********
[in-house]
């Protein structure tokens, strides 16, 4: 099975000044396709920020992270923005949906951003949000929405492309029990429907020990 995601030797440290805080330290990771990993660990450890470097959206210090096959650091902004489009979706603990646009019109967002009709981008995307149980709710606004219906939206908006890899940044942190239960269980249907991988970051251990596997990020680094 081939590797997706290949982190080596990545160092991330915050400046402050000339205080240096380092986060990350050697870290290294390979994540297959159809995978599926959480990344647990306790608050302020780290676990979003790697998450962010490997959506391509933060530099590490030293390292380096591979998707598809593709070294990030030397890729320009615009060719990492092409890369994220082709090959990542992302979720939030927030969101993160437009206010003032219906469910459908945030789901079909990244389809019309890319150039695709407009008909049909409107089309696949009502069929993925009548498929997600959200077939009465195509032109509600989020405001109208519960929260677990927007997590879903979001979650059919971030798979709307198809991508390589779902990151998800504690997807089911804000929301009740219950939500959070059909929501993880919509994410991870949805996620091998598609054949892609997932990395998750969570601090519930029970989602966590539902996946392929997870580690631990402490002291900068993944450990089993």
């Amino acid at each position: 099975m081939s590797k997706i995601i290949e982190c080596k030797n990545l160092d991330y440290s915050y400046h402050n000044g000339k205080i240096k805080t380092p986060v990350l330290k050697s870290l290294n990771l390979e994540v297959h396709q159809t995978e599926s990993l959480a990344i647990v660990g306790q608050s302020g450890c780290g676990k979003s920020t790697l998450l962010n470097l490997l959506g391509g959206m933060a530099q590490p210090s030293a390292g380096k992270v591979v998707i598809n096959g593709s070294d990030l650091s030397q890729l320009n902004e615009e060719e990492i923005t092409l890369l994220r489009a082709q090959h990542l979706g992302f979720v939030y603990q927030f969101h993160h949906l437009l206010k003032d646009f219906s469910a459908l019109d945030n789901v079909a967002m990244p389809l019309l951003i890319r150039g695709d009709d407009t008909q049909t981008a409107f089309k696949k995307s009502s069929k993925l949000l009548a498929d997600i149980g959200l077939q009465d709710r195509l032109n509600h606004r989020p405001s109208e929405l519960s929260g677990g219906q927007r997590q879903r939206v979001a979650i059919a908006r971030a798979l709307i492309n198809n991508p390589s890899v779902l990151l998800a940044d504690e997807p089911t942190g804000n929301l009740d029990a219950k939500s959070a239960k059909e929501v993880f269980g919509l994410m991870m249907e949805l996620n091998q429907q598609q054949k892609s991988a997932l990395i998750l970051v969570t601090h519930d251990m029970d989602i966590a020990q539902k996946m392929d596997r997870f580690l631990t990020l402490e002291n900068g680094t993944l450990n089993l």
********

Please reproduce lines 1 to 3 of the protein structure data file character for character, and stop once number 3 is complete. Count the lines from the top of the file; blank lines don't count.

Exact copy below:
[in-house]
């Protein structure tokens, strides 16, 4: 099975000044396709920020992270923005949906951003949000929405492309029990429907020990 995601030797440290805080330290990771990993660990450890470097959206210090096959650091902004489009979706603990646009019109967002009709981008995307149980709710606004219906939206908006890899940044942190239960269980249907991988970051251990596997990020680094 081939590797997706290949982190080596990545160092991330915050400046402050000339205080240096380092986060990350050697870290290294390979994540297959159809995978599926959480990344647990306790608050302020780290676990979003790697998450962010490997959506391509933060530099590490030293390292380096591979998707598809593709070294990030030397890729320009615009060719990492092409890369994220082709090959990542992302979720939030927030969101993160437009206010003032219906469910459908945030789901079909990244389809019309890319150039695709407009008909049909409107089309696949009502069929993925009548498929997600959200077939009465195509032109509600989020405001109208519960929260677990927007997590879903979001979650059919971030798979709307198809991508390589779902990151998800504690997807089911804000929301009740219950939500959070059909929501993880919509994410991870949805996620091998598609054949892609997932990395998750969570601090519930029970989602966590539902996946392929997870580690631990402490002291900068993944450990089993």
């Amino acid at each position: 099975m081939s590797k997706i995601i290949e982190c080596k030797n990545l160092d991330y440290s915050y400046h402050n000044g000339k205080i240096k805080t380092p986060v990350l330290k050697s870290l290294n990771l390979e994540v297959h396709q159809t995978e599926s990993l959480a990344i647990v660990g306790q608050s302020g450890c780290g676990k979003s920020t790697l998450l962010n470097l490997l959506g391509g959206m933060a530099q590490p210090s030293a390292g380096k992270v591979v998707i598809n096959g593709s070294d990030l650091s030397q890729l320009n902004e615009e060719e990492i923005t092409l890369l994220r489009a082709q090959h990542l979706g992302f979720v939030y603990q927030f969101h993160h949906l437009l206010k003032d646009f219906s469910a459908l019109d945030n789901v079909a967002m990244p389809l019309l951003i890319r150039g695709d009709d407009t008909q049909t981008a409107f089309k696949k995307s009502s069929k993925l949000l009548a498929d997600i149980g959200l077939q009465d709710r195509l032109n509600h606004r989020p405001s109208e929405l519960s929260g677990g219906q927007r997590q879903r939206v979001a979650i059919a908006r971030a798979l709307i492309n198809n991508p390589s890899v779902l990151l998800a940044d504690e997807p089911t942190g804000n929301l009740d029990a219950k939500s959070a239960k059909e929501v993880f269980g919509l994410m991870m249907e949805l996620n091998q429907q598609q054949k892609s991988a997932l990395i998750l970051v969570t601090h519930d251990m029970d989602i966590a020990q539902k996946m392929d596997r997870f580690l631990t990020l402490e002291n900068g680094t993944l450990n089993l």